1696 58537 p0005r02c08 R0009 D4 2.03 0.355 0.175 SQL1
1697 58539 p0005r03c08 R0009 F4 2.34 0.42 0.18 SQL1
1698 58545 p0005r07c21 R0010 E11 2.96 0.361 0.122 SQL1
1699 59319 p0005r10c04 R0011 D2 3.1 0.478 0.154 SCL1
1700 59322 p0005r12c01 R0011 G1 2.16 0.255 0.118 SCL1
1701 59348 p0006r11c12 R0015 F6 2.33 0.269 0.116 SCL1
1702 59350 p0006r14c13 R0016 C7 2.41 0.447 0.185 SCL1
1703 59363 p0007r02c16 R0017 D8 2.12 0.421 0.199 SCL1
1704 59365 p0007r03c20 R0017 F10 3.07 0.584 0.19 SCL1
1705 59370 p0007r04c10 R0017 H5 2.06 0.284 0.138 SCL1
1706 59373 p0007r05c23 R0018 A12 2.95 0.472 0.16 SCL1
1707 59376 p0007r06c02 R0018 D1 2.13 0.246 0.116 SCL1
1708 61050 p0011r02c10 R0033 D5 2.23 0.306 0.137 SCL3/4
1709 61051 p0011r03c23 R0033 E12 2.9 0.298 0.103 SCL3/4
1710 61052 p0011r03c08 R0033 F4 2.18 0.265 0.122 SCL3/4
1711 61054 p0011r03c16 R0033 F8 2.11 0.415 0.197 SCL3/4
1712 61056 p0011r04c13 R0033 G7 2.73 0.314 0.115 SCL3/4
1713 61057 p0011r04c10 R0033 H5 2.45 0.463 0.189 SCL3/4
1714 61060 p0011r05c11 R0034 A6 3.28 0.536 0.164 SCL3/4
1715 61062 p0011r06c21 R0034 C11 2.73 0.526 0.192 SCL3/4
1716 61063 p0011r06c05 R0034 C3 3.61 0.513 0.142 SCL3/4
1717 61064 p0011r06c04 R0034 D2 2.58 0.477 0.185 SCL3/4
1718 61065 p0011r06c14 R0034 D7 4.91 0.55 0.112 SCL3/4
1719 61066 p0011r06c18 R0034 D9 2.38 0.285 0.12 SCL3/4
1720 61069 p0011r07c16 R0034 F8 2.25 0.426 0.189 SCL3/4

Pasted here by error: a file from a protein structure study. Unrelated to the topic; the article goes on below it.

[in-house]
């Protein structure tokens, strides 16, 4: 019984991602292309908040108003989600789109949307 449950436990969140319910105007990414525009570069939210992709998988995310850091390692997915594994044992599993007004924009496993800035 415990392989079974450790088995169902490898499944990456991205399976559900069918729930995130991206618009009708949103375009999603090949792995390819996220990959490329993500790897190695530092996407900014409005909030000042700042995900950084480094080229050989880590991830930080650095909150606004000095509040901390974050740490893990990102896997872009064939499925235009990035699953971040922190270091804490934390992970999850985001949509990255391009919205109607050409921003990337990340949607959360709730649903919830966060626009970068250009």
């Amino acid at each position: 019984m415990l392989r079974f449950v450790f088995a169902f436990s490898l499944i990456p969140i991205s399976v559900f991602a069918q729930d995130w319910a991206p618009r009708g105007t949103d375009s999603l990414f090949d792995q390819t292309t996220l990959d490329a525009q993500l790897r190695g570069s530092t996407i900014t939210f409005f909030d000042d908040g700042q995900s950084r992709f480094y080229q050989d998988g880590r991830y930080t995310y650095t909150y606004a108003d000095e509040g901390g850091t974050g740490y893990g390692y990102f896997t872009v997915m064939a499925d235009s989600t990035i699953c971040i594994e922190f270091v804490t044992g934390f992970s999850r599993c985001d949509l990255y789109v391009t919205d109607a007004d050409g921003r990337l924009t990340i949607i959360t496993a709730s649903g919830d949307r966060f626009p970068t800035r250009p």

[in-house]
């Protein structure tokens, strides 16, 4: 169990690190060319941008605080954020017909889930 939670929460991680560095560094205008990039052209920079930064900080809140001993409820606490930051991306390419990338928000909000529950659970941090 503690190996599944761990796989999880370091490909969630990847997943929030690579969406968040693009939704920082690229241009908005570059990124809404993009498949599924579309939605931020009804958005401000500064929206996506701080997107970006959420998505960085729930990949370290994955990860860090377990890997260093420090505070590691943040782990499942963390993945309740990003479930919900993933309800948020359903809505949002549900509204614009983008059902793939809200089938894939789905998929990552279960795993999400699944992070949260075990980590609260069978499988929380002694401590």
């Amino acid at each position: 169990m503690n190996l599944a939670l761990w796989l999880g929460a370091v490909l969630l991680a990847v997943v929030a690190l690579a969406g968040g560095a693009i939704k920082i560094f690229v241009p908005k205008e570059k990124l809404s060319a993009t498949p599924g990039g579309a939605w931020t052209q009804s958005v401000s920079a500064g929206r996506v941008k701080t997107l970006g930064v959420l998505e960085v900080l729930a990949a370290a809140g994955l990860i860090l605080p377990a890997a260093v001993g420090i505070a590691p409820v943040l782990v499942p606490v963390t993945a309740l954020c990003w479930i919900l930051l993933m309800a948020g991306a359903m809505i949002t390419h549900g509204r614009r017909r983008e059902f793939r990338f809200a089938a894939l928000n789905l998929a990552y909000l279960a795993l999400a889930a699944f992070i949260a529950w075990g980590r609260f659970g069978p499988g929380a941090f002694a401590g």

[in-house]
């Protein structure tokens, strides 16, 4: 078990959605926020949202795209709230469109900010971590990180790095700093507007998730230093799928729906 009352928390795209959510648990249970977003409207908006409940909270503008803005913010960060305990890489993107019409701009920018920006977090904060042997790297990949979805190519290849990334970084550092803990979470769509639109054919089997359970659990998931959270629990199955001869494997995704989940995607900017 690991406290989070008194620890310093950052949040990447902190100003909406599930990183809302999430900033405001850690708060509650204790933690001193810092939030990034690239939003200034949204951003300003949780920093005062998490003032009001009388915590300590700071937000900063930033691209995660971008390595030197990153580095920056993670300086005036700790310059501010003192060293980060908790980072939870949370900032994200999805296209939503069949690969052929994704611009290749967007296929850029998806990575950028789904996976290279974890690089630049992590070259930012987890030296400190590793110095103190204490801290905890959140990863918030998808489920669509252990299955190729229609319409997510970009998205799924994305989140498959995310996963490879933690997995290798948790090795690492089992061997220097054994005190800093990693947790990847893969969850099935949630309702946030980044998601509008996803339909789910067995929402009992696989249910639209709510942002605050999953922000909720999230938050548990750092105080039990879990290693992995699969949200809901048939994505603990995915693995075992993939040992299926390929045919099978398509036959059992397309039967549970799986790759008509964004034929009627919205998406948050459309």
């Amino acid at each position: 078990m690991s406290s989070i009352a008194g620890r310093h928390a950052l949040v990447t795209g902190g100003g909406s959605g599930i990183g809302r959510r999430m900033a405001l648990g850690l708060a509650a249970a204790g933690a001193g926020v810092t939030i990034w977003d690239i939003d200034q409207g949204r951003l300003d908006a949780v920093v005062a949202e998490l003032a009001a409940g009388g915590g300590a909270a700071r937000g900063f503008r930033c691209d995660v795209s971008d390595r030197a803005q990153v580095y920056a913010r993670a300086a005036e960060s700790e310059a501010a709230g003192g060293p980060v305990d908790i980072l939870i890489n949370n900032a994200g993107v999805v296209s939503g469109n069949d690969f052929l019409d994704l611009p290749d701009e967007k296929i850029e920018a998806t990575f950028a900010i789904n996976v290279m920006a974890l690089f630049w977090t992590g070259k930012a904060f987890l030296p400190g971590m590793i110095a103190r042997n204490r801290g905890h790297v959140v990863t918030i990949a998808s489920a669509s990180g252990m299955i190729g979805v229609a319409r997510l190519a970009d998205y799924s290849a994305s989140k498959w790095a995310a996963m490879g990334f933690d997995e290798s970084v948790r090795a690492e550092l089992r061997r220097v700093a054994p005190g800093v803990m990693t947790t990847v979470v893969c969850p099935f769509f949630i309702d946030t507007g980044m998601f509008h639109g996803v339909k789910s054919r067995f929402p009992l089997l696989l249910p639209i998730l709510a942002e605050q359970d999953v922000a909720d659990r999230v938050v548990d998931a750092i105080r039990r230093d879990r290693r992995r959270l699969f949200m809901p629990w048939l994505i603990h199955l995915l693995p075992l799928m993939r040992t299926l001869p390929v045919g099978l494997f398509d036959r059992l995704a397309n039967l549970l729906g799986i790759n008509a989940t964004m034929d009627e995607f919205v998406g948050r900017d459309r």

1721 61070 p0011r08c21 R0034 G11 2 0.234 0.117 SCL3/4
1722 61071 p0011r08c03 R0034 G2 2.76 0.321 0.116 SCL3/4
1723 61074 p0011r08c16 R0034 H8 3.02 0.399 0.132 SCL3/4
1724 61075 p0011r09c05 R0035 A3 3.83 0.498 0.13 SCL3/4
1725 61077 p0011r10c21 R0035 C11 2.12 0.306 0.144 SCL3/4
1726 61079 p0011r11c23 R0035 E12 2.04 0.22 0.108 SCL3/4
1727 61080 p0011r11c15 R0035 E8 2.76 0.299 0.108 SCL3/4
1728 61081 p0011r11c14 R0035 F7 2.37 0.303 0.128 SCL3/4
1729 61083 p0011r12c15 R0035 G8 2.29 0.351 0.153 SCL3/4
1730 61085 p0011r13c05 R0036 A3 2.62 0.43 0.164 SCL3/4
1731 61086 p0011r13c09 R0036 A5 2.53 0.398 0.157 SCL3/4
1732 61088 p0011r14c05 R0036 C3 4.26 0.702 0.165 SCL3/4
1733 61090 p0011r15c07 R0036 E4 3.16 0.429 0.136 SCL3/4
1734 61091 p0011r16c16 R0036 H8 3.54 0.634 0.179 SCL3/4
1735 61093 p0012r02c03 R0037 C2 2.2 0.265 0.121 SCL3/4
1736 61094 p0012r02c11 R0037 C6 15.17 1.79 0.118 SCL3/4
1737 61096 p0012r02c08 R0037 D4 2.44 0.27 0.111 SCL3/4
1738 61097 p0012r02c10 R0037 D5 4.52 0.81 0.179 SCL3/4
1739 61099 p0012r03c02 R0037 F1 3.34 0.39 0.117 SCL3/4
1740 61100 p0012r03c06 R0037 F3 2.03 0.233 0.114 SCL3/4
1741 61103 p0012r04c17 R0037 G9 2.48 0.413 0.167 SCL3/4
1742 61105 p0012r05c11 R0038 A6 3.26 0.501 0.154 SCL3/4